After 420 minutes spent walking from camp ground to concert, four hours of sleep per night and a grand total of zero showers, our final day in the Gorge was certainly tinged with fatigue. For some it was less Sasqautch! and more Sasquatch, exclamation point optional.
One man knew just how to wash that tiredness right out of his hair. As we entered the festival, he was sitting fully-clothed on a fixture in a nearby pond, attracting a crowd of onlookers and some very disgruntled security personnel. He then stood up, spread his arms triumphantly, and dove backwards into the water. Exultant, he proceeded to do a lap of victory, trailed by a beleaguered doggy-paddling crowd-control employee. With this brave soul’s inspiring performance in mind, we were off toward the first band of the day.
Read our reviews from Monday below…
Sallie Ford And The Sound Outside started things off with a swingin’ set of retro blues. Ms. Sallie Ford possesses one hell of a voice, best showcased on songs like “Write Me a Letter.” The Portland-based band’s home fans lapped up their tracks, bopping along to the killer upright bass, played by Tyler Tornfelt (what a name). Sallie Ford promised sunny music for good vibes, and she sure didn’t disappoint.
Things got weird with Awesome Tapes from Africa. Brian Shimkovitz, the man behind the blog-turned-record-label, played the Banana Shack a selection of tapes he collected during a stint conducting research in Africa. Although Sasquatch! organizers deserve props for booking such an interesting act, it was an odd choice to place Shimkovitz in the dance tent. Women in full skirts and beanies swayed. Men in wayfarers and straw fedoras shuffled back and forth. One couldn’t help but feel the audience were mimicking moves from Beyoncé’s “Run The World (Girls)” video in an attempt to recreate any essentialized “African” dance they may have seen. If it were intended as a DJ set, Shimkovitz’s mix could have been better crafted–the beat-matching was poor, and there was no coherent sense of build. Instead of merely showcasing music listeners had never heard, Shimkovitz’s set would have been more effective had he contextualized it for us–mixing the tapes into M.I.A., for example, to show festival-goers where contemporary pop artists have found inspiration.
Felix Cartal restored the Banana Shack to sweaty order, packing in one of the busiest crowds of the weekend. The Vancouver DJ mixed an impressive set of commercial house, and although it may still have been daylight, plenty of Sasquatchers were willing to pretend they were in the back alley behind a club smoking cigarettes at 4 A.M. Among the tunes were Cartal’s “Don’t Turn on the Lights” and “Black to White” from his recent Different Faces album. Cartal runs a tight ship full of massive drops and an expertly-crafted set that had the crowd clapping without encouragement. The audience jumped and shouted as one, audibly exclaiming en masse at least five times during his mix. Felix Cartal, we’ll be seeing you again.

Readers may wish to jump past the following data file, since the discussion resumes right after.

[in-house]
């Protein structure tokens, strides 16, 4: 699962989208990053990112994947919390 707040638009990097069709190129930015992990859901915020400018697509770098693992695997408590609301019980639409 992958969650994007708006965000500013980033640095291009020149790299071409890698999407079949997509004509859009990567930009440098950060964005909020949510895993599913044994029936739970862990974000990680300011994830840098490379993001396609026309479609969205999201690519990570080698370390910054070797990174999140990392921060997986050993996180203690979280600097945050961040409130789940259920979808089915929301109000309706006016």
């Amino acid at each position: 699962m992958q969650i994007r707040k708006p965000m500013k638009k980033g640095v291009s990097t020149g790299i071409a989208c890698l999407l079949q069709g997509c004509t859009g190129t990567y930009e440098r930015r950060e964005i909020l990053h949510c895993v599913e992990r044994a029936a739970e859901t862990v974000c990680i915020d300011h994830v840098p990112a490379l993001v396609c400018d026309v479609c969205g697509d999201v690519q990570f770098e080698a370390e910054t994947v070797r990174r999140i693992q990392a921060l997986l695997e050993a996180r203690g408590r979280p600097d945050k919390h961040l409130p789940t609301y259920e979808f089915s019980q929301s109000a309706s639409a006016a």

Shabazz Palaces, the experimental hip-hop duo of Ishmael Butler and Tendai ‘Baba’ Maraire, played one of the most musically-impressive live sets of the weekend. Unlike other rap acts, there was no DJ — the pair ran their beats off instruments and laptops entirely on their own, often rapping while simultaneously playing the bongos or keyboard. The crowd, seated on the grass and head-nodding by the stage, were taken on musical jams through jazz and funk as the duo rocked out between raps. Shabazz played most of the tracks off their 2009 Of Light EP, as well as 2012′s full-length, Black Up. Their music recalled something raw and tangible often lost from hip-hop today, as they sang “do it for my people so I know y’all can have it” (from the descriptively-titled “Blastit At The Homie Rayzer’s Charm Lake Plateau BBQ July At Outpalace Pk”).
Sasquatch! organizers failed to mention that Sampha, the singer on SBTRKT’s 2011 album and regular tourmate, would not be joining the masked producer on stage in the Gorge. Instead, SBTRKT played a diverse DJ set that acted like a how-to guide for electronic music. Without introducing himself, SBTRKT took to the stage playing a UK two-step beat, which mixed into “Hold On,” followed by Boddika’s “Grand Prix.” Soon, the set veered into garage territory and a mix of “Living Like We Do.” SBTRKT then descended into deep house, before dropping the eponymous Drake remix of “Wildfire” and ending with some crowd-pleasing dubstep. SBTRKT obviously had fun with his set, dropping an airhorn sound-effect at regular intervals.
As we drove away from the Gorge with chapped lips and sunburnt faces, we found ourselves debating the verity of sasquatches. Do they exist? And if so, do they eat bananas? We didn’t come to a conclusion, but we know that this Sasquatch, at least, is one we’ll be seeing next year.
-Natalie and Erin
Treeswingers’ Top Three
Felix Cartal- Black To White (feat. Miss Palmer) (download)
Shabazz Palaces- Are you… Can you… Were you? (Felt) (download)
SBTRKT – Ready Set Loop (download)
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